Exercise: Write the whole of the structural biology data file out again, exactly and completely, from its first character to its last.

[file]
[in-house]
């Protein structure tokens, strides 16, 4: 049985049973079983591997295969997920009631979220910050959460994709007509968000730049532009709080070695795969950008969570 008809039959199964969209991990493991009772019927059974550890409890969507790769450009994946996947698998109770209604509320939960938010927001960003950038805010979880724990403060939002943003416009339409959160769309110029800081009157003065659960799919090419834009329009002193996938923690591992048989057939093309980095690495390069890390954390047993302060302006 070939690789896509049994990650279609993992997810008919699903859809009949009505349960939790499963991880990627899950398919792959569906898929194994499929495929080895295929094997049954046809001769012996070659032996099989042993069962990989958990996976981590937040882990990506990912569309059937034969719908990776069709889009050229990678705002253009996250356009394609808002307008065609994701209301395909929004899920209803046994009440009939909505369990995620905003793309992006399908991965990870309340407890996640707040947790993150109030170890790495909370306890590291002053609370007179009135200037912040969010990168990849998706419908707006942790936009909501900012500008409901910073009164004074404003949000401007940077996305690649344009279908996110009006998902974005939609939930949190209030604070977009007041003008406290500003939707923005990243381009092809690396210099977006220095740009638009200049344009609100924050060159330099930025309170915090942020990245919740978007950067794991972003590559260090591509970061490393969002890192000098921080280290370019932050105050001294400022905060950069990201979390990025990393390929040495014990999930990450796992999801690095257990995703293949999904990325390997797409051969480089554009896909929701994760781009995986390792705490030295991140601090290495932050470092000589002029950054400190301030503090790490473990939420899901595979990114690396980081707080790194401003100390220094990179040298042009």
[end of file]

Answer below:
[in-house]
């Protein structure tokens, strides 16, 4: 049985049973079983591997295969997920009631979220910050959460994709007509968000730049532009709080070695795969950008969570 008809039959199964969209991990493991009772019927059974550890409890969507790769450009994946996947698998109770209604509320939960938010927001960003950038805010979880724990403060939002943003416009339409959160769309110029800081009157003065659960799919090419834009329009002193996938923690591992048989057939093309980095690495390069890390954390047993302060302006 070939690789896509049994990650279609993992997810008919699903859809009949009505349960939790499963991880990627899950398919792959569906898929194994499929495929080895295929094997049954046809001769012996070659032996099989042993069962990989958990996976981590937040882990990506990912569309059937034969719908990776069709889009050229990678705002253009996250356009394609808002307008065609994701209301395909929004899920209803046994009440009939909505369990995620905003793309992006399908991965990870309340407890996640707040947790993150109030170890790495909370306890590291002053609370007179009135200037912040969010990168990849998706419908707006942790936009909501900012500008409901910073009164004074404003949000401007940077996305690649344009279908996110009006998902974005939609939930949190209030604070977009007041003008406290500003939707923005990243381009092809690396210099977006220095740009638009200049344009609100924050060159330099930025309170915090942020990245919740978007950067794991972003590559260090591509970061490393969002890192000098921080280290370019932050105050001294400022905060950069990201979390990025990393390929040495014990999930990450796992999801690095257990995703293949999904990325390997797409051969480089554009896909929701994760781009995986390792705490030295991140601090290495932050470092000589002029950054400190301030503090790490473990939420899901595979990114690396980081707080790194401003100390220094990179040298042009």